Gardening involves planning and implementing the cultivation of plants in gardens, parks and allotments, for eating or aesthetic enjoyment.
Gardeners are employed to do a range of tasks, including:
- Planting and growing seeds and cuttings.
- Using a range of gardening equipment such as lawn mowers, hedge trimmers, strimmers and chainsaws.
- Preparing gardens for plants by digging or clearing ground.
- Maintaining existing gardens by tidying, pruning and removing weeds.
- Protecting gardens from pests such as slugs.
Gardeners follow the seasons and can therefore expect to do different work in different parts of the year, and there is usually less work in the winter months than in the summer.
Gardeners often work on an hourly basis, the rate of which varies according to expertise, services offered and the scale of a given project.
This can therefore vary from as little as the minimum wage for unskilled jobs such as raking leaves, to over £25 for more skilled work such as pruning or landscaping.
Contracted gardeners can earn from £10,000 to over £20,000 depending on experience and ability, and top landscape gardeners a good deal more.
The gap between being able to complete basic gardening tasks such as burning leaves and being able to landscape and plant large gardens is a big one, and responsibilities vary accordingly.
Many gardeners spend time planning a garden and then continue to maintain that garden over time, helping the owner with anything they require.
Planting is an important part of the job as gardeners are often asked to produce attractive plants or flowers and food.
Care for plants is also necessary and this can mean spotting diseases and pests, as well as limiting or encouraging growth where desired.
Meeting the needs of an employer or client is always the priority and this can mean working to restricted schedule or budget or meeting specific demands.
No formal qualifications are required to be a gardener but a passion for plants and working outdoors is essential (the ability to make plants grow well is something that usually comes with a passion for plants but is certainly no less important).
Some people do choose to complete formal qualifications.
The most common, at basic or introductory level, are:
- The BTEC First Certificate in Horticulture or National Certificate in Horticulture
- The National Proficiency Tests Council (NPTC) Certificate in Gardening.
- The NVQ (National Vocational Qualification) in horticulture.
- The correspondence learning course with the Horticultural Correspondence College
- The Institue of Horticulture
- National Proficiency Tests Council (NPTC)
- NVQ homepage
- Horticultural Correspondence College
Higher-level qualifications include:
- The BTEC HND, foundation degree or degree in horticulture
- A diploma with Kew or Edinburgh botanical gardens
- The RHS Advanced National Certificate or Diploma in Horticulture
Royal Horticultural Society (RHS)
Further academic qualifications are available, such as university degrees in dendrology, botany or horticultural science, but these tend to focus more on theoretical, scientific study than practical gardening.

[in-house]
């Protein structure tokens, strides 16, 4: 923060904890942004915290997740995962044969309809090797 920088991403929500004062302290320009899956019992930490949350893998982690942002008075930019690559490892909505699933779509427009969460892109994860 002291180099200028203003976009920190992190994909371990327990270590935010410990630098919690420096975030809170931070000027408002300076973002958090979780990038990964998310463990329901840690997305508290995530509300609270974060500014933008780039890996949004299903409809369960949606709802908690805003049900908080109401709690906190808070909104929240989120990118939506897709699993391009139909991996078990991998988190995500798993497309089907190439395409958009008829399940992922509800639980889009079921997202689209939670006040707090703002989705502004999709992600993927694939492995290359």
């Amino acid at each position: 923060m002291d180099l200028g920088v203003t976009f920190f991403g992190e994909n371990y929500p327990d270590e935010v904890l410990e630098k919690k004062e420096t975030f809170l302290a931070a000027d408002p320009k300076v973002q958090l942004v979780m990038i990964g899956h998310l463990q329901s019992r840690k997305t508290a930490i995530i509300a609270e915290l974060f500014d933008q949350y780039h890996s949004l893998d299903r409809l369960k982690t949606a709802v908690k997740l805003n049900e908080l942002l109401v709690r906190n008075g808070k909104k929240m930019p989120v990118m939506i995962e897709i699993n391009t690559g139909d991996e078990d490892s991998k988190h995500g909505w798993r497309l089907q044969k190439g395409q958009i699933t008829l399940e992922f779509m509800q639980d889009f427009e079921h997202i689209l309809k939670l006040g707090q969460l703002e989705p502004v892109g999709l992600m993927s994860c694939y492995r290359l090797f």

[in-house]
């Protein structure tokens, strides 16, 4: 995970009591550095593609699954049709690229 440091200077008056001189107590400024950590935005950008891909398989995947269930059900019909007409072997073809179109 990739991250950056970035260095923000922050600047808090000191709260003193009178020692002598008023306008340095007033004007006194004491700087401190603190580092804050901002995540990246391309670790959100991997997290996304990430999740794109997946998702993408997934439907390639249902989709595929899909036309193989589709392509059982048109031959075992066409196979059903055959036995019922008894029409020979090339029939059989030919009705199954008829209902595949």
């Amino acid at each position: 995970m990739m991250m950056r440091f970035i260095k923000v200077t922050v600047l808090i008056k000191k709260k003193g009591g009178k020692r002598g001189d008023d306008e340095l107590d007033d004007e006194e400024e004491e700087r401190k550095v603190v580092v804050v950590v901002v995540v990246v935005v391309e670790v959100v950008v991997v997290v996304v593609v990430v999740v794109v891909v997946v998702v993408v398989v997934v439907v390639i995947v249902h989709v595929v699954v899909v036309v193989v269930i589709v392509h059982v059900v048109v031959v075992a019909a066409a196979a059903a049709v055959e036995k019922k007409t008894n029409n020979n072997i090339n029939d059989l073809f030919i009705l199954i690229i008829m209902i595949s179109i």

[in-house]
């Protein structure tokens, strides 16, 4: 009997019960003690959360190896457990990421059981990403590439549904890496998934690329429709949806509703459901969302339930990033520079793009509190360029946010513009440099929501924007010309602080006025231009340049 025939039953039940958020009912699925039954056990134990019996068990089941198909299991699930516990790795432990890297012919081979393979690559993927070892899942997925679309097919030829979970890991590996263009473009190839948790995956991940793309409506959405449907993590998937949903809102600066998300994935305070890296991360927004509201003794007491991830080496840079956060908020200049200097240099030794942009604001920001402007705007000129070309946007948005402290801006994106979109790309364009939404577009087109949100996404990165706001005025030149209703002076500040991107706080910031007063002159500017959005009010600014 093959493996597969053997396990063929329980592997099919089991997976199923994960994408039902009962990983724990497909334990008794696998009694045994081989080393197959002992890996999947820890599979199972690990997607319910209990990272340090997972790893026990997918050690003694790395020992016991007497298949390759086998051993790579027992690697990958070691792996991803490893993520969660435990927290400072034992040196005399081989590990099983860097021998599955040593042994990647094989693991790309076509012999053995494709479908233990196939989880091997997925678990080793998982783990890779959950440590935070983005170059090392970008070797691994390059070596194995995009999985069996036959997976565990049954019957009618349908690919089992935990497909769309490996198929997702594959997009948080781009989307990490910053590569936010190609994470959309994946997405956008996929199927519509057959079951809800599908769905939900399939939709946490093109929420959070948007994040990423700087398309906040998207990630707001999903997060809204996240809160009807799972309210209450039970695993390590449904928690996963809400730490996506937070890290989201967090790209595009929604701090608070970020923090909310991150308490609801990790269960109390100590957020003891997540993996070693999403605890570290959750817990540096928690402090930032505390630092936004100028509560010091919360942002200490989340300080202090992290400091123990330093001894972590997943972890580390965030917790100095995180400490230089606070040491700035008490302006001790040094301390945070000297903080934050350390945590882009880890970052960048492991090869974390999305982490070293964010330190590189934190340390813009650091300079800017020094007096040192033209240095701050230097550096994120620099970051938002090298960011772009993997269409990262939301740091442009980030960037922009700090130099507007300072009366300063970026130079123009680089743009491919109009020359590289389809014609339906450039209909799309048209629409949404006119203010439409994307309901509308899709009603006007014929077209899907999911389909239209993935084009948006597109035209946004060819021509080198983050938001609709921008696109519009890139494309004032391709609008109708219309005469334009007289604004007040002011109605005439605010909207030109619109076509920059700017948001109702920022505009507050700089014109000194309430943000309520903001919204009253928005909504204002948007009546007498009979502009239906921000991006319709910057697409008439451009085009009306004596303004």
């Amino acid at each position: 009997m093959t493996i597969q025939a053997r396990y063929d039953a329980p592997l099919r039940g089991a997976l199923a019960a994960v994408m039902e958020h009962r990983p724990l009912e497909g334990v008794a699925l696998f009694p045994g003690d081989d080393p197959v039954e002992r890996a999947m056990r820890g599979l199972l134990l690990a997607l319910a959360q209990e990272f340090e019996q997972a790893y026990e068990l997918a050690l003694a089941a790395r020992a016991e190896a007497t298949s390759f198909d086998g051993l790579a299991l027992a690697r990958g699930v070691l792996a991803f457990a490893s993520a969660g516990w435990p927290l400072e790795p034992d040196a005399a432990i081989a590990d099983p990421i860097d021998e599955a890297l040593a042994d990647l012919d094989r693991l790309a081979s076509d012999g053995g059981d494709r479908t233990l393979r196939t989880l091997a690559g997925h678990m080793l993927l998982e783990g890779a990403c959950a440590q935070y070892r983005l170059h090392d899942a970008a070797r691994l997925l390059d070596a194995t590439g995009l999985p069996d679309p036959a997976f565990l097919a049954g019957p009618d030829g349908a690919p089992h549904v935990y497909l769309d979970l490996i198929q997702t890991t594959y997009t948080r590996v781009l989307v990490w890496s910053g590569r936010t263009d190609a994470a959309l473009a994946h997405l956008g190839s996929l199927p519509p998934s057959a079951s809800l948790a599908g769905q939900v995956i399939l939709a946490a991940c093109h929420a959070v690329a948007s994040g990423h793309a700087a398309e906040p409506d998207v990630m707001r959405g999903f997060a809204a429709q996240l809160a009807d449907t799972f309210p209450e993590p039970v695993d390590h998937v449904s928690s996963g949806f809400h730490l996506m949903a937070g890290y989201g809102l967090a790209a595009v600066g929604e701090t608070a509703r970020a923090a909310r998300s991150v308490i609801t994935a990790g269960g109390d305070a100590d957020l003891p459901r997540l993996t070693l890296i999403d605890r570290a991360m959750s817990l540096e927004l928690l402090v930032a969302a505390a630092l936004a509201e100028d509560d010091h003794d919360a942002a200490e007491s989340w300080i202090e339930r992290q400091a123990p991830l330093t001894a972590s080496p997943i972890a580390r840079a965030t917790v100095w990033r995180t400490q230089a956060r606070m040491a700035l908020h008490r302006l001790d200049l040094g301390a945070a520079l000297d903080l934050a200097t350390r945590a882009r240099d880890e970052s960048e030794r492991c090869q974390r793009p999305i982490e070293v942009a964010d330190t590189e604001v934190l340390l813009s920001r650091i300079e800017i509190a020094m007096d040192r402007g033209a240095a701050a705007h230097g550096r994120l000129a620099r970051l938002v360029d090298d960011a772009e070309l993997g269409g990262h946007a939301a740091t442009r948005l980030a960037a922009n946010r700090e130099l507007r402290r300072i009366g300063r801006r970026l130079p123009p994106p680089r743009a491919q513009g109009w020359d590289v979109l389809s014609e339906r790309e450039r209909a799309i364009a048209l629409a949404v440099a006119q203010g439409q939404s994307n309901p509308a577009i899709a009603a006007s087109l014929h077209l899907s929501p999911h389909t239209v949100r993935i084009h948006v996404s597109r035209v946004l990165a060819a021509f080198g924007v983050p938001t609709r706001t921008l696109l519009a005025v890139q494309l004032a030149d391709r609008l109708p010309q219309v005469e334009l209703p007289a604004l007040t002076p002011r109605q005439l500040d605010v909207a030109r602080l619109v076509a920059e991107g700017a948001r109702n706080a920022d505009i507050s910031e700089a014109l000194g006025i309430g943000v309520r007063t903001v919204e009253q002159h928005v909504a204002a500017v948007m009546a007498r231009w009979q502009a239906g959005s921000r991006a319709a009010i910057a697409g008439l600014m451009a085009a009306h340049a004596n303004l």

Gardening demands a range of practical skills including:
- Knowing how to treat different species of plants in order to get the best from them
- Organising and anticipating the planting and development of gardens far in advance
- Being able to operate a range of gardening equipment
- Having the business and organisational skills to coordinate and maximise different sources of income (if self-employed)
Gardeners are required to travel to and around different gardens, often with their own equipment, and this means that a driving licence is often essential, even if working for a local authority.
Some gardening tasks such as chainsaw operation may require certificates of competence from the National Proficiency Tests Council (NPTC) and Lantra (the Sector Skills Council for the environmental and land-based sector).
With regards to more sophisticated gardening work, as building is to architecture, so the process of designing gardens is often seen as an art form, requiring a keen sense of vision, creativity and aesthetic judgement.
These are not conventional skills that can be taught, however, so a good way get an idea of this part of the trade is to work with somebody with experience and study the design and layout of existing gardens in books, magazines and on the internet.
Gardening is physical work which involves lots of digging and carrying and therefore a reasonable level of fitness.
Conditions are not usually dangerous, although the use of some heavy-duty equipment does require protection such as goggles, gloves, boots or hard hats.
Most gardening work is done outdoors and conditions may therefore be cold and wet as well as hot and sunny.
Also, the amount of practical work that can be done in winter and autumn is limited by the weather, the amount of daylight and the limited tasks available.
Gardening is a flexible job and as many gardeners are self-employed they can balance the supply of own availability with the demand for work they can find.
Gardeners employed for gardening businesses or for local government authorities such as city councils can expect to work up to 40 hours a week as with a normal job.
During busy times in spring and summer many gardeners work at weekends or do overtime to meet the increased demand.